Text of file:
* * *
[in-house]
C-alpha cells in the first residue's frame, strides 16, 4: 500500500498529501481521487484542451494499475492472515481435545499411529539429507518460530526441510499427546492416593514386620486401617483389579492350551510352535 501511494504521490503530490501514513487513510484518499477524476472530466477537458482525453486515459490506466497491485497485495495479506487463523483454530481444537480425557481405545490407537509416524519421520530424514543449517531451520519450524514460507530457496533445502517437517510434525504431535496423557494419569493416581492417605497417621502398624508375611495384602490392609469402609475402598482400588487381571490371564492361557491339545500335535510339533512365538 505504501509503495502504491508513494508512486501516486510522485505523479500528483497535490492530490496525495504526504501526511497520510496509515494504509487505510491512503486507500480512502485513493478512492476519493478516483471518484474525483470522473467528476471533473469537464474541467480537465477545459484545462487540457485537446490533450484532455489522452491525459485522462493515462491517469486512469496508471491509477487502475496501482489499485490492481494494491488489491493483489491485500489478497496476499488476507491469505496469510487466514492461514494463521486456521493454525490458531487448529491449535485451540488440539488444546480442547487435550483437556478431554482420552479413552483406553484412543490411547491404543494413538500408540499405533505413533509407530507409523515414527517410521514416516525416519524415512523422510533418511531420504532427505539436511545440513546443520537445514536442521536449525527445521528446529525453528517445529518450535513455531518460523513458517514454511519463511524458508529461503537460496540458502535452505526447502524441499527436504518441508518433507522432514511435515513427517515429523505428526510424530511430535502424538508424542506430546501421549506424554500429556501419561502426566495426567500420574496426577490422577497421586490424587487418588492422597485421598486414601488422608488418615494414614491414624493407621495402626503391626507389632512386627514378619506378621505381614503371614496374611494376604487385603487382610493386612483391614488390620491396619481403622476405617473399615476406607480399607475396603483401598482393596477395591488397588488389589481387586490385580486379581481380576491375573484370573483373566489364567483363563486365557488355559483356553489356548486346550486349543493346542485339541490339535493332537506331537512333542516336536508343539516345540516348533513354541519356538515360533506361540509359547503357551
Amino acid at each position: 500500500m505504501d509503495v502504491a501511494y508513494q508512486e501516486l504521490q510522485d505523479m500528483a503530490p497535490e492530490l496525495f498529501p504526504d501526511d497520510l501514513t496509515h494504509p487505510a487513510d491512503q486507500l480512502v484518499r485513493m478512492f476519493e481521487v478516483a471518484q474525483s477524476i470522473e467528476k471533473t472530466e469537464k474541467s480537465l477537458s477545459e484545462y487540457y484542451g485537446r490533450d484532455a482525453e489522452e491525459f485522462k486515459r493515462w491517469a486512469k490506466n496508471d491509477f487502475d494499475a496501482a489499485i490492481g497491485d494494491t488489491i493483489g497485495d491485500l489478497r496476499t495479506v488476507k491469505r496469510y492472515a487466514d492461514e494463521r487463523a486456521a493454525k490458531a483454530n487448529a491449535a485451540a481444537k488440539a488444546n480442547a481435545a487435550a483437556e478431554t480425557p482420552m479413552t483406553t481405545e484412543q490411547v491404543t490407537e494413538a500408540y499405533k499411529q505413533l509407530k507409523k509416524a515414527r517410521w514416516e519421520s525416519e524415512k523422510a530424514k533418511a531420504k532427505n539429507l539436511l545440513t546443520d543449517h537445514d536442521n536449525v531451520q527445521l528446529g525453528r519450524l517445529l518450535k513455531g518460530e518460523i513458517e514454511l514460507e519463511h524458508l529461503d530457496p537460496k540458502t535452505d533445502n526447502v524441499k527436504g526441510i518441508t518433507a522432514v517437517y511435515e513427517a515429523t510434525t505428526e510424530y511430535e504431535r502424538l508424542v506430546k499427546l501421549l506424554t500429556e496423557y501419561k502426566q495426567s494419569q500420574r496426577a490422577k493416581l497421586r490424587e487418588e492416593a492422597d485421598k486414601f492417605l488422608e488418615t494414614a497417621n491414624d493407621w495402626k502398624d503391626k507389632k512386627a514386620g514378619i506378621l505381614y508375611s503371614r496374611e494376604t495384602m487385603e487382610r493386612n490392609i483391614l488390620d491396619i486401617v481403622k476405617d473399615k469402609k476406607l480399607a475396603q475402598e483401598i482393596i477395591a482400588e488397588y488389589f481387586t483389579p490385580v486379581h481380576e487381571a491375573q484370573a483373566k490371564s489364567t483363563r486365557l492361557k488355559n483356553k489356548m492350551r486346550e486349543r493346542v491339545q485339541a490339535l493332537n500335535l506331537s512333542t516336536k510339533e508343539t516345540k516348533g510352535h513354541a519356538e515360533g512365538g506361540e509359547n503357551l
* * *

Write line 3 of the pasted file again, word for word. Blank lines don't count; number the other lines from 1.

Amino acid at each position: 500500500m505504501d509503495v502504491a501511494y508513494q508512486e501516486l504521490q510522485d505523479m500528483a503530490p497535490e492530490l496525495f498529501p504526504d501526511d497520510l501514513t496509515h494504509p487505510a487513510d491512503q486507500l480512502v484518499r485513493m478512492f476519493e481521487v478516483a471518484q474525483s477524476i470522473e467528476k471533473t472530466e469537464k474541467s480537465l477537458s477545459e484545462y487540457y484542451g485537446r490533450d484532455a482525453e489522452e491525459f485522462k486515459r493515462w491517469a486512469k490506466n496508471d491509477f487502475d494499475a496501482a489499485i490492481g497491485d494494491t488489491i493483489g497485495d491485500l489478497r496476499t495479506v488476507k491469505r496469510y492472515a487466514d492461514e494463521r487463523a486456521a493454525k490458531a483454530n487448529a491449535a485451540a481444537k488440539a488444546n480442547a481435545a487435550a483437556e478431554t480425557p482420552m479413552t483406553t481405545e484412543q490411547v491404543t490407537e494413538a500408540y499405533k499411529q505413533l509407530k507409523k509416524a515414527r517410521w514416516e519421520s525416519e524415512k523422510a530424514k533418511a531420504k532427505n539429507l539436511l545440513t546443520d543449517h537445514d536442521n536449525v531451520q527445521l528446529g525453528r519450524l517445529l518450535k513455531g518460530e518460523i513458517e514454511l514460507e519463511h524458508l529461503d530457496p537460496k540458502t535452505d533445502n526447502v524441499k527436504g526441510i518441508t518433507a522432514v517437517y511435515e513427517a515429523t510434525t505428526e510424530y511430535e504431535r502424538l508424542v506430546k499427546l501421549l506424554t500429556e496423557y501419561k502426566q495426567s494419569q500420574r496426577a490422577k493416581l497421586r490424587e487418588e492416593a492422597d485421598k486414601f492417605l488422608e488418615t494414614a497417621n491414624d493407621w495402626k502398624d503391626k507389632k512386627a514386620g514378619i506378621l505381614y508375611s503371614r496374611e494376604t495384602m487385603e487382610r493386612n490392609i483391614l488390620d491396619i486401617v481403622k476405617d473399615k469402609k476406607l480399607a475396603q475402598e483401598i482393596i477395591a482400588e488397588y488389589f481387586t483389579p490385580v486379581h481380576e487381571a491375573q484370573a483373566k490371564s489364567t483363563r486365557l492361557k488355559n483356553k489356548m492350551r486346550e486349543r493346542v491339545q485339541a490339535l493332537n500335535l506331537s512333542t516336536k510339533e508343539t516345540k516348533g510352535h513354541a519356538e515360533g512365538g506361540e509359547n503357551l